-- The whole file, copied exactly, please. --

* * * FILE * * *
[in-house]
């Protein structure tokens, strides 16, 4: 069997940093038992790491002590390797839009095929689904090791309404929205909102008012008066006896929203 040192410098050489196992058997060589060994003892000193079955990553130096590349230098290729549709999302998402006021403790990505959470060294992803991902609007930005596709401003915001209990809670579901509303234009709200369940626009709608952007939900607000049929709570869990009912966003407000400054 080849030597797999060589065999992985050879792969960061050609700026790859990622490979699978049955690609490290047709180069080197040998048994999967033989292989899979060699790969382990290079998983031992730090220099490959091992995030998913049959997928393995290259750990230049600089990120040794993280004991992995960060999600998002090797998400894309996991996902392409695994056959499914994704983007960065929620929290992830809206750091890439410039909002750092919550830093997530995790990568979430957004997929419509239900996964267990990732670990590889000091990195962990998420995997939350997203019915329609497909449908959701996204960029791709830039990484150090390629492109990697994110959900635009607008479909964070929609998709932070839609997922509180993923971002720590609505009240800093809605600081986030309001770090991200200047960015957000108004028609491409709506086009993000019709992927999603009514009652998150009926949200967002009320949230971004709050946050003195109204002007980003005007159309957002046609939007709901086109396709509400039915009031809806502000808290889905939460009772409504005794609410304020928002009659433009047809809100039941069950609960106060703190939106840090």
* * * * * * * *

[in-house]
């Protein structure tokens, strides 16, 4: 069997940093038992790491002590390797839009095929689904090791309404929205909102008012008066006896929203 040192410098050489196992058997060589060994003892000193079955990553130096590349230098290729549709999302998402006021403790990505959470060294992803991902609007930005596709401003915001209990809670579901509303234009709200369940626009709608952007939900607000049929709570869990009912966003407000400054 080849030597797999060589065999992985050879792969960061050609700026790859990622490979699978049955690609490290047709180069080197040998048994999967033989292989899979060699790969382990290079998983031992730090220099490959091992995030998913049959997928393995290259750990230049600089990120040794993280004991992995960060999600998002090797998400894309996991996902392409695994056959499914994704983007960065929620929290992830809206750091890439410039909002750092919550830093997530995790990568979430957004997929419509239900996964267990990732670990590889000091990195962990998420995997939350997203019915329609497909449908959701996204960029791709830039990484150090390629492109990697994110959900635009607008479909964070929609998709932070839609997922509180993923971002720590609505009240800093809605600081986030309001770090991200200047960015957000108004028609491409709506086009993000019709992927999603009514009652998150009926949200967002009320949230971004709050946050003195109204002007980003005007159309957002046609939007709901086109396709509400039915009031809806502000808290889905939460009772409504005794609410304020928002009659433009047809809100039941069950609960106060703190939106840090």